The science behind yoga and how It can improve well-being

Cross-legged hippies on tie-dyed mats – something a lot of people may associate with the word yoga, but dig a little deeper and the many proven health advantages for the body and mind become apparent.

With International day of Yoga approaching (21st June) we wanted to share some yoga insights and benefits from MBST founder Elisabeth Clare.

Here are the key takeaways on the science behind yoga and its health benefits:

  • Yoga originated in India, the name meaning “to unite”. It joins body poses with controlled breathing to benefit mind and body.
  • Regular yoga practice enhances flexibility, strength, cardiovascular health and overall physical wellbeing in a less stressful way than intense gym workouts.
  • Holding calm, steady breaths has scientifically-backed positive impacts on the nervous system and anxiety levels.
  • Yoga requires accepting your own limitations without judgment and learning at your own pace – a mindset that transfers off the mat too.
  • Inversions and balance poses build great strength for beginners as much as bending and twisting works flexibility for the less mobile.
  • Mindfulness, meditation and emotional releases are huge overlooked parts of a yoga practice – not just the physical.
  • The sense of community, relationships built and self-acceptance are additional but significant wellness benefits of yoga.
  • Online classes help start out but in-person sessions are best for proper alignment, environment and social wellbeing boosts.

What is yoga?

Yoga originated in India and comes from the Sanskrit meaning ‘to join’ or ‘to unite’. It’s a form of exercise where you create poses with your body in order to achieve improved control of your body and mind simultaneously.

Elisabeth, why are you such a fan of yoga – why do you rate it so much?

I love yoga as it makes me feel good and look good. The figure you get from it is very flattering but my body does need it as I am hyper mobile and it helps manage my hips and shoulders.

I also love the people you meet and the fact there are different yoga styles and teachers to suit you. Yin I love on a Sunday evening. But on a morning a good Vinyassa flow or power yoga truly gets the heart rate up.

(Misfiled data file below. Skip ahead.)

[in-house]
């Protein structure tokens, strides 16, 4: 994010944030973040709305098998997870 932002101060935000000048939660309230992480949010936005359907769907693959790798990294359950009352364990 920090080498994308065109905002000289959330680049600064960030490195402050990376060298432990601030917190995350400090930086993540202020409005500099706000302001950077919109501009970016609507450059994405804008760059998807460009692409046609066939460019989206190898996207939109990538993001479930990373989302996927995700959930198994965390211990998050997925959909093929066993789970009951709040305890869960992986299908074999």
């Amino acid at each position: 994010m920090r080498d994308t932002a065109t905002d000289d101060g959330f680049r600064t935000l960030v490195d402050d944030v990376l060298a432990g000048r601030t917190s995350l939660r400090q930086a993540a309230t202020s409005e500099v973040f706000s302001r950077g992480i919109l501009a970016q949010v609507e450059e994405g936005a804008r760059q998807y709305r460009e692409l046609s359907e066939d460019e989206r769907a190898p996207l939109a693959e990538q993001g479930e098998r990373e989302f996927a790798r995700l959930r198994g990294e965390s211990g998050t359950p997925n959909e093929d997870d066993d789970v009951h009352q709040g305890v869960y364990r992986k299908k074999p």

Yoga does have cardio vascular benefits but not in the same way as going to the gym or running. You don’t need to eat as much after and I don’t get the tiredness like I would from the gym or running.

Why did you start yoga in the first place?

In 2015 I was training for the London marathon. I thought yoga would help me to stretch properly to prevent injury and learn to control my breath. Yoga gave me more than that. I continue to do yoga but I do not run long distances

What does it mean to you – why is it so important to you?

Yoga to me is finding stillness within myself and learning to let go. On the mat one of the most important things a teacher ever told me was that if something ever feels uncomfortable or hard that it is only temporary and will not last forever. This you can take into day to day life when things get tough.

What are the impacts and benefits?

Learning to hold a calm breath is fantastic for the nervous system. Increased flexibility, suppleness and strength is great for musculoskeletal health. What I find with yoga a lot of the movements are childlike and it naturally gives you a good feeling.

Have you got any tips for anyone who is new to yoga? What can they do to get started?

When you look at others who can touch the floor and you can’t, the flexibility will soon come and if you can’t get down there you will be better at other things that others can’t do. Yoga is for everyone and improvements happen quickly if you practice regularly. I am extremely flexible so my back bends and twists come naturally. Where my real focus is and where I feel most accomplished is in inversions and strength work.

Yoga should not be about accomplishment but inversions were a slow journey for me and still are. But when you finally nail that pincha you can’t help but feel good. Many that are not flexible can get head stands straight away. I am still not consistent in headstands but you learn to know that that’s ok. Again, you take off the mat into every day life a sense of acceptance.

It always makes me laugh when people say how they can’t do yoga because they are not flexible. That is exactly why you need to do yoga! Try out a few different teachers and styles of yoga first. What is great at the moment that you can try a few sessions online to see what you like. Although for a beginner I would say in person classes are imperative as alignment is important.

My good friend and yoga teacher Cat Meffan has a you tube channel with a variety of styles. But as soon as you can get to a class, I would recommend going in person because the people you meet through yoga and being in the environment is as great as what benefits you get of doing yoga. Oh and don’t worry, everyone giggles during their first om!

Does mindfulness play a part in yoga?

In a massive way! If you do not absorb the mindful side of yoga – you are missing out. It’s incredible how some yoga flows or positions can make you much more emotional but the real sense of calmness that you can take away from your practice is worth itself alone.

I was not at all spiritual before I did yoga but it has helped me to manage my anxieties and way of thinking.

Written by

MBST UK

A community of dedicated healthcare professionals who incorporate MBST therapy into our clinical practices. We are comprised of the most qualified practitioners in musculoskeletal health, including Chiropractors, Osteopaths, Physiotherapists and Surgeons, and we always do what is best for each patient.

June 9, 2021

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